Within the sanctuary stand the ruins of the Sanctuary of the Bulls, the Hellenistic ship-shaped offering referring to a royal naval victory, the so-called "treasures" (perhaps houses for devotional meals) and the Prytaneion. The Hellenistic Agora (market) of the Competaliasts (both enslaved and free), The Agora of Theofrastos as well as that of Delia (commercial and political market) and various public buildings are scattered around the area of Apollo’s sanctuary.

Further, one can find the sanctuaries of Aphrodite and Hera (7th - 6th century BC), sanctuaries of native deities and a cave used for worshiping in the mountain of Kynthos. In the Northeast and the North there are the buildings of a high school, pavilions, a stadium, and a horse track.

Around the 

sanctuary of Apollo, the evergreen city developed evolving into a cosmopolitan center in the last pre-Christian centuries. In this sophisticated shape the city encircled the sanctuary, in a formation of isles with centers of topographic or structural poles (theater, river Inopos) and with uncovered areas.

It is the best preserved ancient city in Greece.

10085_dilos7[1]In the 7th century B.C. the Naxians presence on the island became evident. Examples of that are the House of the Naxians, the lions in the sacred lake - the birthplace of Apollo and his sister Artemis - and the Littoon, a colossal statue of Apollo, from which only parts and its base are preserved.

Since the time of Peisistratos (540-528 BC), the Athenian domination on the island (the Ionic temple of Apollo) is evident. After the Persian war, (478 BC) Delos hosted the 1st Athenian Alliance. Between 314 BC and 167 BC., Delos was independent and participated in the "Common Islanders" under the leadership of the Ptolemaic. The construction of the large Doric temple of Apollo continued.

In 167 BC., and following the decision of the Roman senate, Delos was declared a free port and went to the power of the Athenians. In 88 BC the island was ravaged by Mithridates and in 69 BC. by the pirates of Athenadoros. There is evidence that during the 2nd and the 1stcenturies BC foreign deities were worshipped along with the native ones (three sanctuaries of Egyptian deities, a sanctuary of Syrian deities, a religious association of Beirut Posidonians and an Israeli synagogue, the oldest of the diaspora). Luxurious residences of these times, with a peristyle, often two-storey, with frescoes and famous mosaic floors, are preserved in the theater district (the theater was built around 250 BC).

In 4th century A.D. Delos was promoted to a diocese. In 7th century A.D. the island was abandoned. An excavation in the Southeast of the Agora of Delia revealed a single-aisle basilica built during the 6th c. dedicated to St. Kiricus.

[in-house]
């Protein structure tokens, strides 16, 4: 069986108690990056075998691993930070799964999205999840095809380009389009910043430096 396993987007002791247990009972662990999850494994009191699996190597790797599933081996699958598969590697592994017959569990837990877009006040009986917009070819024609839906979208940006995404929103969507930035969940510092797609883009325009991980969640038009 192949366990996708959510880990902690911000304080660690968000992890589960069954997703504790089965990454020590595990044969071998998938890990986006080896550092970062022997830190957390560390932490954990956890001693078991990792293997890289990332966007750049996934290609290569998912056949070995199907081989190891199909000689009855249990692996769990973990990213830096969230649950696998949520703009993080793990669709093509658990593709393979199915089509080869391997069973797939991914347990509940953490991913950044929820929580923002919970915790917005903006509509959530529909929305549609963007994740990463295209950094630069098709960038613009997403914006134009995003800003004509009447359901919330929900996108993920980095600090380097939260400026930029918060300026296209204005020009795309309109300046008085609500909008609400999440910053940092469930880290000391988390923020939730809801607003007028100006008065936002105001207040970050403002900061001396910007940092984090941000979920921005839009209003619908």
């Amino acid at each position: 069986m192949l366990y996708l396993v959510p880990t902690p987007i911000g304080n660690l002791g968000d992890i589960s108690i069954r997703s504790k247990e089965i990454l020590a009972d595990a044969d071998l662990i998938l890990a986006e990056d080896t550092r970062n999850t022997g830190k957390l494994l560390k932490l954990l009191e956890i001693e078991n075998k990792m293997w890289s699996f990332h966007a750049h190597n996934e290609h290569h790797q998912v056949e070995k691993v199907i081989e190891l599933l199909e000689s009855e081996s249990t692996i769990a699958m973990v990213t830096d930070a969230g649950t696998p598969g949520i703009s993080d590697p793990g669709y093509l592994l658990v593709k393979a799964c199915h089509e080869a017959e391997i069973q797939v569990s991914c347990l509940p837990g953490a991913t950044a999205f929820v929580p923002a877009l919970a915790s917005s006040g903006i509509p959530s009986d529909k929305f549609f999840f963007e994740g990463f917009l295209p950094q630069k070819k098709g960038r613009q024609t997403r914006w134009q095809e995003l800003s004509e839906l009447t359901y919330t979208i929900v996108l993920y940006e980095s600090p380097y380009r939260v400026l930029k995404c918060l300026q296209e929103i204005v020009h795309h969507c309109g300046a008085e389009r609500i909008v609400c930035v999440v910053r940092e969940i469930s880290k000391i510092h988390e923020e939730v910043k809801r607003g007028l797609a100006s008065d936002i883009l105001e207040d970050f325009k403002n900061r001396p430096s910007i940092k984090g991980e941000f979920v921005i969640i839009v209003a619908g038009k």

At the local Museum, there are a number of sculptures and mosaic floors that certify the artistic flourishing in the Hellenistic era.

 

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Important Monuments

Agora of Hermaists or Competaliasts

10085_dilos10[1]It is an open square next to the Sacred Harbor. It is one of the most important markets of the Hellenistic city, paved with large granite slabs, many of which have holes for fixing piles that supported shelters. On the north side one can find the Gallery of Philip and a small Ionic temple dedicated to Hermes, while the east and south are bounded by shops and workshops. In the center of the square there are remnants of a rectangular and a circular monument dedicated to Hermes, the God of Commerce, and around it there are bases of offerings by bankers, captains and merchants. It dates back to the last quarter of the 2nd century BC.

Temple of Delia

The Temple of Delia or the Great Temple is the last and largest of the three temples of Apollo. It is a pilgrimage Doric temple with six columns in each narrow and 13 columns in each long side. Its construction began in 478 BC and it was interrupted around the middle of 5th century BC., when the Athenian Alliance fund was transferred to Athens. Then it continued in the short period of Delian Independence without ever being completed.

Minoa Fountain

The Minoa Fountain, mentioned in the inscriptions and identified by an inscription dedicated to the Minoan Nymphs, is a public tank dug into the natural rock formation during the second half of 6th century BC. It was sheltered by a square building, open on the south side, where there was a Doric arcade. On the south side there are stairs which were used in order to descend to reach the water level. The fountain was in use until the late Hellenistic times, when it was converted into a residence.

Avenue of the Lions

PI73219-hrThe marble lions, a tribute to the Naxians, was built around the end of7th century BC. They are placed in a series, looking east, towards the Sacred Lake. These lions are replicas. The prototypes are kept in the museum. It is estimated that originally there were 16, but only five and parts of three are still preserved in the area, while the headless body of another one adorns the Naval Station of Venice.

Located on the west side of the street, leading from the archaic harbor of Skardana to the temples, the Lions were the eternal guardians of the sanctuary.

The Institute of Beirut Posidonians